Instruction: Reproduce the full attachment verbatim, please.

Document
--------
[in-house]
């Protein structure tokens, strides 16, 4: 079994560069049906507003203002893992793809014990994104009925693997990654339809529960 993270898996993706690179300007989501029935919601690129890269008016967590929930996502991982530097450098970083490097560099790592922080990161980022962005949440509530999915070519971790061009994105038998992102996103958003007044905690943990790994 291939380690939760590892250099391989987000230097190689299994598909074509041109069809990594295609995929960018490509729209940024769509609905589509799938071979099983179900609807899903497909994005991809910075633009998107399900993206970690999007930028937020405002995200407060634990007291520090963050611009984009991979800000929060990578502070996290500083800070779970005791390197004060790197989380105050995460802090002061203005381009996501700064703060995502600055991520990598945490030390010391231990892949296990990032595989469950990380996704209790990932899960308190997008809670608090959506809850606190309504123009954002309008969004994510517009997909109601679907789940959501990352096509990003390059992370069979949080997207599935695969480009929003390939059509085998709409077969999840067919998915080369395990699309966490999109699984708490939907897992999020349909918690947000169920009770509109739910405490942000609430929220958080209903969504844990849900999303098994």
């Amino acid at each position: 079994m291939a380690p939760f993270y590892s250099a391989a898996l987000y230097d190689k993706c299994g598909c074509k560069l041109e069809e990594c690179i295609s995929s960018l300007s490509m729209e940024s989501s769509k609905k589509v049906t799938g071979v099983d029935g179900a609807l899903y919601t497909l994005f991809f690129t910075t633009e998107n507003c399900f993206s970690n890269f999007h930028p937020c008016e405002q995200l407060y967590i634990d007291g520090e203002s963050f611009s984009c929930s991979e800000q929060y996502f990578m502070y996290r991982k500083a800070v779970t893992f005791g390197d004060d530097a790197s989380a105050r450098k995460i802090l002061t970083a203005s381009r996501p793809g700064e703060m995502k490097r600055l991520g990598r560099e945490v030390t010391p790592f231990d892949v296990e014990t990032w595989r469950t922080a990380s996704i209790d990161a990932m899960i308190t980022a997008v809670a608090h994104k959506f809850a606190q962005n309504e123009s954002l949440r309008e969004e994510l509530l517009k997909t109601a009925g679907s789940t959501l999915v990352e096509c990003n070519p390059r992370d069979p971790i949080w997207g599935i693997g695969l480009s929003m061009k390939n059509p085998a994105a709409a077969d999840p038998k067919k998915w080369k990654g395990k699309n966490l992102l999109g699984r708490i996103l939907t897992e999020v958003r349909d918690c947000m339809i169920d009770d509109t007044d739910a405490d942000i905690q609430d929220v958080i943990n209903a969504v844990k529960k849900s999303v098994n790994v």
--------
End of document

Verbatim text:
[in-house]
């Protein structure tokens, strides 16, 4: 079994560069049906507003203002893992793809014990994104009925693997990654339809529960 993270898996993706690179300007989501029935919601690129890269008016967590929930996502991982530097450098970083490097560099790592922080990161980022962005949440509530999915070519971790061009994105038998992102996103958003007044905690943990790994 291939380690939760590892250099391989987000230097190689299994598909074509041109069809990594295609995929960018490509729209940024769509609905589509799938071979099983179900609807899903497909994005991809910075633009998107399900993206970690999007930028937020405002995200407060634990007291520090963050611009984009991979800000929060990578502070996290500083800070779970005791390197004060790197989380105050995460802090002061203005381009996501700064703060995502600055991520990598945490030390010391231990892949296990990032595989469950990380996704209790990932899960308190997008809670608090959506809850606190309504123009954002309008969004994510517009997909109601679907789940959501990352096509990003390059992370069979949080997207599935695969480009929003390939059509085998709409077969999840067919998915080369395990699309966490999109699984708490939907897992999020349909918690947000169920009770509109739910405490942000609430929220958080209903969504844990849900999303098994």
């Amino acid at each position: 079994m291939a380690p939760f993270y590892s250099a391989a898996l987000y230097d190689k993706c299994g598909c074509k560069l041109e069809e990594c690179i295609s995929s960018l300007s490509m729209e940024s989501s769509k609905k589509v049906t799938g071979v099983d029935g179900a609807l899903y919601t497909l994005f991809f690129t910075t633009e998107n507003c399900f993206s970690n890269f999007h930028p937020c008016e405002q995200l407060y967590i634990d007291g520090e203002s963050f611009s984009c929930s991979e800000q929060y996502f990578m502070y996290r991982k500083a800070v779970t893992f005791g390197d004060d530097a790197s989380a105050r450098k995460i802090l002061t970083a203005s381009r996501p793809g700064e703060m995502k490097r600055l991520g990598r560099e945490v030390t010391p790592f231990d892949v296990e014990t990032w595989r469950t922080a990380s996704i209790d990161a990932m899960i308190t980022a997008v809670a608090h994104k959506f809850a606190q962005n309504e123009s954002l949440r309008e969004e994510l509530l517009k997909t109601a009925g679907s789940t959501l999915v990352e096509c990003n070519p390059r992370d069979p971790i949080w997207g599935i693997g695969l480009s929003m061009k390939n059509p085998a994105a709409a077969d999840p038998k067919k998915w080369k990654g395990k699309n966490l992102l999109g699984r708490i996103l939907t897992e999020v958003r349909d918690c947000m339809i169920d009770d509109t007044d739910a405490d942000i905690q609430d929220v958080i943990n209903a969504v844990k529960k849900s999303v098994n790994v």